Teaching the Great Fire of London

Sian Evans
29th August 2017
teacher teaching the great fire of london using resources

Kate Cunningham, aka Reading Riddle, offers innovative ideas for exploring the infamous 1666 fire in the primary classroom

When teaching the Great Fire of London, it becomes very apparent that pupils are more disconnected from their ancestors than ever before. Although their grandparents would probably have experienced cooking over a fire and living without central heating, there are many children who may never have seen fire or ash in real life. This, of course, makes a difference when explaining the events that took place in 1666.

Making the right impression

Using fire in the classroom is undeniably a health and safety risk, but being able to show it to pupils is an important part of bringing this topic to life. Some teachers do so by setting light to model houses, which is certainly memorable. However, this is potentially hazardous and all too often takes place at the end of the topic once writing opportunities have passed. And I am, understandably, slightly uneasy about making them excited about setting houses alight!

In this lesson plan, I suggest using tea-light candles to observe little flames. While this too has limitations in terms of size, it is manageable, controllable and real. I have found that even the liveliest children are absorbed by the flame enough to follow the rules and not risk having it removed.

Breaking down the topic

Following this introduction, I start the class on a range of activities that lend themselves to discussion, negotiation and explanation. For example, I introduce timelines and the concept of chronology with this interactive activity, in which students must use verbal instructions to put a series of events in the right order. It is a good idea to model the type of language you want the children to use, such as “You are 1969. You are later than 1935 but earlier than 1975 so you go in between”. With this firmly in place, you can move on to order different events during the fire using these cards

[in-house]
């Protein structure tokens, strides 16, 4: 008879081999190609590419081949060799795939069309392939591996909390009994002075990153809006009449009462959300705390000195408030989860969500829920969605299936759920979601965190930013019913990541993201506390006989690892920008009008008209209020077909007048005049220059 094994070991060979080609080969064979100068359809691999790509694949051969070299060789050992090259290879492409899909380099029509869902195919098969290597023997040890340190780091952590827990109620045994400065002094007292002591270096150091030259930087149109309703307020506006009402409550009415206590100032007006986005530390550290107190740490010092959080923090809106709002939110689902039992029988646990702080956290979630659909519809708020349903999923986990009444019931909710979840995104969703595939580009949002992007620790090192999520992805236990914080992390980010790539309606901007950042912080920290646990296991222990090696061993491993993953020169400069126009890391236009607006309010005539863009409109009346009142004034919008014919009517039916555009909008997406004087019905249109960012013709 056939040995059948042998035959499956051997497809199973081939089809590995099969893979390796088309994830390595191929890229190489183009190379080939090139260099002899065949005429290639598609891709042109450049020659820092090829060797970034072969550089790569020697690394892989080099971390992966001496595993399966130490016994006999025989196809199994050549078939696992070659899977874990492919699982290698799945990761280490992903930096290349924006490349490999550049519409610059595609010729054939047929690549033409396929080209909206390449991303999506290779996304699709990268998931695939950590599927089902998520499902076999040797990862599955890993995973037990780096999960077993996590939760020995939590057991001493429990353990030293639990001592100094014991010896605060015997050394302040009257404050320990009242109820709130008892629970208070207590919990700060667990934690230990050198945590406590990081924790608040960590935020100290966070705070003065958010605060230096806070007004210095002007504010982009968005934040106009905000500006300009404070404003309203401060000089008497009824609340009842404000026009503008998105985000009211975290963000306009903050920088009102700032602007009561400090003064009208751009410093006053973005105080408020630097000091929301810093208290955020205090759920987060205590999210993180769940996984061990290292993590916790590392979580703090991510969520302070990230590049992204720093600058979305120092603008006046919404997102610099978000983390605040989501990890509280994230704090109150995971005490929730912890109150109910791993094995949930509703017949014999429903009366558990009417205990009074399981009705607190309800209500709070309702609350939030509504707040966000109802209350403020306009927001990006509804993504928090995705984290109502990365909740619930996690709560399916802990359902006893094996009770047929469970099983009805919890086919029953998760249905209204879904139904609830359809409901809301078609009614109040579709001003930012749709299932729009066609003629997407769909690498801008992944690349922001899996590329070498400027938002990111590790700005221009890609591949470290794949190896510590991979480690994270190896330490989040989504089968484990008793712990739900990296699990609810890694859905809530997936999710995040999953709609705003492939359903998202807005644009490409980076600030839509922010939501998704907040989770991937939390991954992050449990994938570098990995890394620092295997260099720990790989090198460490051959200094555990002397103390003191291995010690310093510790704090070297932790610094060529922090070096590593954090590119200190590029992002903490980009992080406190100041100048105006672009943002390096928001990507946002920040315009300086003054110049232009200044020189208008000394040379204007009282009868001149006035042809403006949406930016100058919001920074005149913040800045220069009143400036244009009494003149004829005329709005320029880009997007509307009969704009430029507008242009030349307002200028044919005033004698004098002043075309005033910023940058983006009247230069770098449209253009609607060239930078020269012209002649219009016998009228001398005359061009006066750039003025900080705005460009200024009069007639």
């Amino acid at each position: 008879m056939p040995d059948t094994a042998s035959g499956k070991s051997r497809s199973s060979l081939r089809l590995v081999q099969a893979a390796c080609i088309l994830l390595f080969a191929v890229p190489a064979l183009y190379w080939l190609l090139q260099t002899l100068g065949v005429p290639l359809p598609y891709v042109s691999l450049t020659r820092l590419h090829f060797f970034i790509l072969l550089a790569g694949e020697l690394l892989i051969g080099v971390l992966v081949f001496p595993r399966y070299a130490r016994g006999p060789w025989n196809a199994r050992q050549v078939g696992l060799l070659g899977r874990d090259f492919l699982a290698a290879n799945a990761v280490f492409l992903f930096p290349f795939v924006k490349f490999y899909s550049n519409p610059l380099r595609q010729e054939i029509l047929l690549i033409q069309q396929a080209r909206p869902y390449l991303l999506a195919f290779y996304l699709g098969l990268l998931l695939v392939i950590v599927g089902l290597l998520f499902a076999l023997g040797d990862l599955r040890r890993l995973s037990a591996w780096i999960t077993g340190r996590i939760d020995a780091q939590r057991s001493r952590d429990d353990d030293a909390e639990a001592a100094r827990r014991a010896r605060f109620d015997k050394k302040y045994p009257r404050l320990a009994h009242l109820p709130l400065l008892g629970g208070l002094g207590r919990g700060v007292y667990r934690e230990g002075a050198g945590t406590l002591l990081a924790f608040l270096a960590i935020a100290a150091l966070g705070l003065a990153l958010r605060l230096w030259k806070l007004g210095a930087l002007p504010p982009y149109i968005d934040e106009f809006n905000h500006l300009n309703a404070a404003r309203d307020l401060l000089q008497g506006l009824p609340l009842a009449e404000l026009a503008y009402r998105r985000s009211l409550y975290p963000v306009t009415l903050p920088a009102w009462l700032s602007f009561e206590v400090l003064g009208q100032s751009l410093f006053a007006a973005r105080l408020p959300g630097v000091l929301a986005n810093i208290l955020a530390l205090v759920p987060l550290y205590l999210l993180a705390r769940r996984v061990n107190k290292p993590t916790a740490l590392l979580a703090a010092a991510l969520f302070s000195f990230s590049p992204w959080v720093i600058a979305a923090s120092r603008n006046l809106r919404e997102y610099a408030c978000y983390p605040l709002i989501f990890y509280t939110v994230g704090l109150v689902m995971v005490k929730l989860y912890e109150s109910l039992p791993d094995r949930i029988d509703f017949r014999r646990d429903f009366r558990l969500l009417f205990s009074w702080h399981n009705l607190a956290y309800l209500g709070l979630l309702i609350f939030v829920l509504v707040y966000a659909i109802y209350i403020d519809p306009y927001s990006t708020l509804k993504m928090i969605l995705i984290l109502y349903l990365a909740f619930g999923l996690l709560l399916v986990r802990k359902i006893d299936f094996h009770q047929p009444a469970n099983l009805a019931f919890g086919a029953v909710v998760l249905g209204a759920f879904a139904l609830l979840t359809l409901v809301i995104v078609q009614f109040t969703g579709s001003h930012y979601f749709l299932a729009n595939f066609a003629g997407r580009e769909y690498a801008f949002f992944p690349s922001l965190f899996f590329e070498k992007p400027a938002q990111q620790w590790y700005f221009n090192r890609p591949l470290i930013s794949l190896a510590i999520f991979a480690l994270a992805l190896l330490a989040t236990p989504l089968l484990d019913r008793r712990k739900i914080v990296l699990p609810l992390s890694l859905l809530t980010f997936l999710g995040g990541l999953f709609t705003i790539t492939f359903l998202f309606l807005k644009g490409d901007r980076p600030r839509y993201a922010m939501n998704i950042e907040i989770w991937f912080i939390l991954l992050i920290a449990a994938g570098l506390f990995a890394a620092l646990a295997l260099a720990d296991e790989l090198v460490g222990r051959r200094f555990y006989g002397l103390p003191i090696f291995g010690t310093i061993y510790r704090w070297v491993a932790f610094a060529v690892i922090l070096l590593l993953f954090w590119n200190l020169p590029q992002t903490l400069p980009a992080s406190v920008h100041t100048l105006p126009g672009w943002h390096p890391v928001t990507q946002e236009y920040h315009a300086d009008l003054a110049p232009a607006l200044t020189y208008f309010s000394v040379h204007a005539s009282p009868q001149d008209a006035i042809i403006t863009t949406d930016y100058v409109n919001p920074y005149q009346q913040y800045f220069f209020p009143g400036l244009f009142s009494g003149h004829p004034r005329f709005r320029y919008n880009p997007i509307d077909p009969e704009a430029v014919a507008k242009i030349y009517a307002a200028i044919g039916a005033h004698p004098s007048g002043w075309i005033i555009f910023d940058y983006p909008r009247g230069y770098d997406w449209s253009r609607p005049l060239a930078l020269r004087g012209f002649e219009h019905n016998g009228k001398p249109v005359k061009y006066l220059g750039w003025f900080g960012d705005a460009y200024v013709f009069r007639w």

Adding something extra

A visit or a visitor is another way to bring the topic to life. To teach the Great Fire of London, I recommend inviting fire service education officers or storytellers into school, or even heading out to a firefighting museum. Alternatively, the National Archives and Museum of London offer online sessions.

Making memories in class

Bringing history to life in this way can make your lesson unforgettable. I will always recall the day my history teacher put down the textbook and re-enacted the battles of the Spanish Armada. By using these innovative resources, you too can have a memorable impact in the classroom.

Quick links

Great Fire of London set of 7 lesson plans

This is a set of 7 lessons on the Great Fire of London with aims, activities, vocabulary and references to the National Curriculum. The lessons go with the further resources I have uploaded, but you can use and adapt in whatever way is most useful to you and your class.

I love this topic and have tried to include plenty of talk, drama activities and images that bring it to life, in a way that will excite children, and give them the tools to write and discuss with enthusiasm. The Big Questions aim to give them a wider perspective and stretch their understanding.

Obviously I hope they are useful to you, please forgive any errors (and let me know if there is anything I need to change for future users). There are many more fabulous ideas out there, but this is a starting point.
By Kate Cunningham

Timeline activity - created as part of Great Fire of London lesson sequence but adaptable

This is a practical class activity to introduce and explain a timeline. The resource includes a cover page explaining the activity and how it fits with the National Curriculum. There are 33 pages of dates and events that children work together to place in order and make a long-term timeline. It takes children through the process, and gives the opportunity to demonstrate their understanding of chronological order and distance between events. There is lots of opportunity for talk in groups. This activity has been developed to fit a set of lesson on the Great Fire of London but is broad enough to be used around other topics and specific dates can easily be added to give it different focus.
By Kate Cunningham

Great Fire of London timeline cards

Six images to put in order and make a timeline of the Great Fire of London. For an extension activity children can write further detail and add information about when the fire was finally extinguished. Further free resources are available on the TES shop and information about my storytelling sessions can be found on www.readingriddle.co.uk

The images are taken from my picture book "Vlad and the Great Fire of London" which is available from Amazon (£7.99). As London sleeps Vlad the flea, and his friend Boxton the rat witness the start of the fire before making their escape to the fields around the city.
By Kate Cunningham

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